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Ed,

I have answered your questions in blue. Feel free to ask more.

Sincerely,

Tom

Hi Tom,

Thank you for your reply. It's good to hear that you both are enjoying your time in Mendoza. I was in BsBa for the summer a few years ago, and now being married, loving the mtns & vino, think that Mendoza would be perfect for us.

We currently live in Boulder, Co which has a similar climate to Mendoza I believe.

We had friends in Boulder but they split up and the wife took off for the Yucatan area, Merida.
It probably gets colder in Boulder and the winters longer. We used to livce in Colorado and joked about how the winter can be seven to eight months long.

We are in our mid 30's, and looking for a simple 1 bed/1bath in a convenient & safe location.

Mendoza is relatively safe and I think awareness and attitude have a lot to do with it. For example you don’t walk down the street at night counting your money.

As for duration, we don't know, though have committed to 1 year (not sure about the visa situation beyond exiting every 3 months). Of course this doesn't have to be in one place, but moving constantly is not fun.

We are applying for “residency” but it takes time. Your Visa is good for 90 days and for the first year you can travel every 90 days 250 miles to Santiago, Chile by Bus (6.5 hours one way) or fly (40 minutes one way).

Or you can go to Buenos Aires (650 miles) by Bus or Plane and jump on a Ferry to Uruguay (2 hours or so one way).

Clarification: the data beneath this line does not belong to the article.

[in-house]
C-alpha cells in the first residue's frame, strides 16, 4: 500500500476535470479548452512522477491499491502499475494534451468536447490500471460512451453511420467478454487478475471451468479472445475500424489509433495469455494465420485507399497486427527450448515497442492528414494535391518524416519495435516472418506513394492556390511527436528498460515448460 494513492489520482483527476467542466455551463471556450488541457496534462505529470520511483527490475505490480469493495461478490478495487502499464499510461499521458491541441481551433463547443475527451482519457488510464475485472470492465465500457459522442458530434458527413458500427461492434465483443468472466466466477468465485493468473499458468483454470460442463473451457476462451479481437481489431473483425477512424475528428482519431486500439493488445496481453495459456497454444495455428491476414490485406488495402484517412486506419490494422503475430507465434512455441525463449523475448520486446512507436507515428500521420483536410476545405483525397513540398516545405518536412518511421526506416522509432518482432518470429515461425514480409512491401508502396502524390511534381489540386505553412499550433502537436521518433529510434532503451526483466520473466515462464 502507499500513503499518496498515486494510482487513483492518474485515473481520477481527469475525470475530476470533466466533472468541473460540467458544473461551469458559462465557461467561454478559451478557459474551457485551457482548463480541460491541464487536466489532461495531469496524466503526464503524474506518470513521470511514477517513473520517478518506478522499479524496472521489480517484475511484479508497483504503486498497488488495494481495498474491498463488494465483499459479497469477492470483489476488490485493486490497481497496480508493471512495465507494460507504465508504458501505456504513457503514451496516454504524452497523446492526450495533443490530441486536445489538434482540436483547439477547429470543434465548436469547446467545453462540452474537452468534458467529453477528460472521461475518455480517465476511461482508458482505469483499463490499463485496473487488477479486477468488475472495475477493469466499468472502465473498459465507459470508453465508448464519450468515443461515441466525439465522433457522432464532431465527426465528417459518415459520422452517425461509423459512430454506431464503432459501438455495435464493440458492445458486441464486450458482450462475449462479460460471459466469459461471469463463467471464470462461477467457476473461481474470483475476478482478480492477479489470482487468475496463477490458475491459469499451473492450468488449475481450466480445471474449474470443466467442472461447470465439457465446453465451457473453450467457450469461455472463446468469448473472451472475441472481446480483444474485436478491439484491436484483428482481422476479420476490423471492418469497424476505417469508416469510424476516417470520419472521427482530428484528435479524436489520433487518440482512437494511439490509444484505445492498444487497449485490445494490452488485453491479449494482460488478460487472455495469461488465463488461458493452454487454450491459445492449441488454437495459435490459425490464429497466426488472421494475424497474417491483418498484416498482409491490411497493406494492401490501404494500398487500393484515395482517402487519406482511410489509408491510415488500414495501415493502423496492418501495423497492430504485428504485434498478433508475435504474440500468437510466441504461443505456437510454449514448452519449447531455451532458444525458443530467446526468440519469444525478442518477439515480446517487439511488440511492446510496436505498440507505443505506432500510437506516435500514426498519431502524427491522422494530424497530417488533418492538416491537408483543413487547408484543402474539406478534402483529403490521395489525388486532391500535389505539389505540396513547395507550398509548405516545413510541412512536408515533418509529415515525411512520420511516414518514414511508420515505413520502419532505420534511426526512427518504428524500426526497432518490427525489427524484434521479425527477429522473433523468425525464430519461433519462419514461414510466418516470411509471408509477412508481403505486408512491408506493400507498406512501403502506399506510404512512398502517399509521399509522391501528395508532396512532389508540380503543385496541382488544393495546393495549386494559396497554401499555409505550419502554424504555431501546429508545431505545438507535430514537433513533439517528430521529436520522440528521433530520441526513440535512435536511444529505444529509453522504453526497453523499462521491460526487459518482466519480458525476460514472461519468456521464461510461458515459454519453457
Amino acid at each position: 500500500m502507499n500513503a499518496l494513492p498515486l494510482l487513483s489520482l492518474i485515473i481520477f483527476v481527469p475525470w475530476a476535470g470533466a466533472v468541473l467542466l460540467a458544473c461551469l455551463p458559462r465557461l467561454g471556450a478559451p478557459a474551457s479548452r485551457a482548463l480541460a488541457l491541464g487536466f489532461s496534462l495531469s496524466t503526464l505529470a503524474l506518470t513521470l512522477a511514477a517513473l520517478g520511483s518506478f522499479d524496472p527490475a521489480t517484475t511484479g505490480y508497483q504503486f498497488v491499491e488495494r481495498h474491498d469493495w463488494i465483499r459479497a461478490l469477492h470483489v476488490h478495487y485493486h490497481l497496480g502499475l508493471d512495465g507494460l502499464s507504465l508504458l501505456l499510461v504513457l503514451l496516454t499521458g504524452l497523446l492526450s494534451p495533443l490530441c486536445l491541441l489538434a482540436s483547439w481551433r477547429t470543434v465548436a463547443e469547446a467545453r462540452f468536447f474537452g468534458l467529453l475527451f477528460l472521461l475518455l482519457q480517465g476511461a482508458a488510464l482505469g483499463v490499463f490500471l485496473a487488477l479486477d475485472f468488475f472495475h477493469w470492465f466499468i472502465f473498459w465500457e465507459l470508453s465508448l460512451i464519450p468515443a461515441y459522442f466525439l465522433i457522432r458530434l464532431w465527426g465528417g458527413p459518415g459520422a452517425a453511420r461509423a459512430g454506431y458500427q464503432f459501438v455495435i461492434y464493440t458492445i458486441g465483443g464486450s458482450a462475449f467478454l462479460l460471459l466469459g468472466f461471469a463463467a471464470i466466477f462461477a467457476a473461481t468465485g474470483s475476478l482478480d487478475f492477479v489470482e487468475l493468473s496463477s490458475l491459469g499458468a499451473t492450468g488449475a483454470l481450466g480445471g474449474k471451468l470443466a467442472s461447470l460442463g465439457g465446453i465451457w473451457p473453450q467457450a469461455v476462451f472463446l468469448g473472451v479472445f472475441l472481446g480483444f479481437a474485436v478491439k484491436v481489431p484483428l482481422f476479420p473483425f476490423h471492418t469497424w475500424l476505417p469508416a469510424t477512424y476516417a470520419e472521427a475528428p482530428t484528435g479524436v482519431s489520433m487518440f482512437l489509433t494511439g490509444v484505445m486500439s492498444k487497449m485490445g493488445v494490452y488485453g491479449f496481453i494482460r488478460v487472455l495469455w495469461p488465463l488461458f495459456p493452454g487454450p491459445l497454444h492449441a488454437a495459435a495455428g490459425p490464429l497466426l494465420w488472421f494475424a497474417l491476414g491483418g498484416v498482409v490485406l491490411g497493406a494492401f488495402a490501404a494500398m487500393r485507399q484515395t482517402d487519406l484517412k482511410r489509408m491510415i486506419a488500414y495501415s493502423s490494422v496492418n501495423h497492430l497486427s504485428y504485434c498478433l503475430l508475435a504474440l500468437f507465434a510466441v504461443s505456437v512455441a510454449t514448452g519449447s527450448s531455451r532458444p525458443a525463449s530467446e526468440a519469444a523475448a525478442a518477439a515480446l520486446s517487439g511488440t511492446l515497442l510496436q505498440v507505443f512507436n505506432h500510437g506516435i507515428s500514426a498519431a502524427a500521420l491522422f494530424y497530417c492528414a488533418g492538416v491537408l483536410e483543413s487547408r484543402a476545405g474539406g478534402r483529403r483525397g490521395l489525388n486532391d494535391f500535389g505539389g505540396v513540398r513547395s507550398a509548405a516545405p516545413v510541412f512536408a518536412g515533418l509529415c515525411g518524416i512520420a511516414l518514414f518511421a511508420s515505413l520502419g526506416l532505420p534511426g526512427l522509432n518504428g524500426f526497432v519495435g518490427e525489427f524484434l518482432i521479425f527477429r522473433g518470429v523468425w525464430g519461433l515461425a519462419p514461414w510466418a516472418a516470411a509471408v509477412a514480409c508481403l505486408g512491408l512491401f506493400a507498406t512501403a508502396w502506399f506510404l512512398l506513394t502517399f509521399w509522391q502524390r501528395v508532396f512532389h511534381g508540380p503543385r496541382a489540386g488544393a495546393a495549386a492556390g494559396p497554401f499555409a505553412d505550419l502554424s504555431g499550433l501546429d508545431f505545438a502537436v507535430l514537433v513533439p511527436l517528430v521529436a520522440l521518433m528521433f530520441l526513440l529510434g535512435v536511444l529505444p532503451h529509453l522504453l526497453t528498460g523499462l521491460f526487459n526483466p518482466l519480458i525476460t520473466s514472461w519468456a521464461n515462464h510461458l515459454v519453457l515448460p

My brother and his family (2 kids, 3 & 4 years old) are moving down around the same time, though they are not sure where they will settle, but it will be nice to have them close in a new country.

With respect Barilloche is akin to some denizens of Boulder regarding a fair representation of “Tree Hugger” types. Mendoza and San Rafael (2.5 hour drive one way south of Mendoza) is all about wine. We purchased 108 acres in San Rafael and planted 50 acres of Malbec, Cabernet Sauvignon, Syrah and Chardonnay two years ago.

As for budget, I was hoping to pay less for rent in Mendoza then in Colorado. We pay like $900 plus $100 for electic/ $80 water/$40 internet.

We rent a very lovely 2 bedroom 3 bath 11th Floor Condo with magnificent views for USA$1,500 monthly. You can find places for less and everything is relative and “$900 plus $100 for electic/ $80 water/$40 internet” is possible.

Here is the email (secretary@mendozaexpats.org) and web site (www.mendozaexpats.org) for the Mendoza Ex-Pat Club. It has about 400 Members, some Europeans but mostly Americans. You can ask if anyone will be putting up for rent a home or Condo or Apartment in the time frame you need.

In general, we won't have many additional expenses other than food, Spanish lessons, health care, public transport and fun money (hiking, tango perhaps), so I am mainly trying to get a better idea of daily living expenses though I understand this can vary greatly in terms of lifestyle.

Naturally speaking Spanish is a huge plus. Admittedly I speak very little Spanish but my wife is fluent is Spanish and French.

Finding a job here without being fluent in Spanish is very tough. And most jobs pay a pittance of what they would in the USA. For example:

1. Vineyard Worker earns US$650 - $750 monthly. Yes, monthly.
2. Waitress/Sales Clerk earns US$650 - $750 monthly.
3. Architect, Engineer etc. earns US$1,000 - $1,500 monthly.
4. Lawyer, Doctor earns US$2,500 - $4,000 monthly.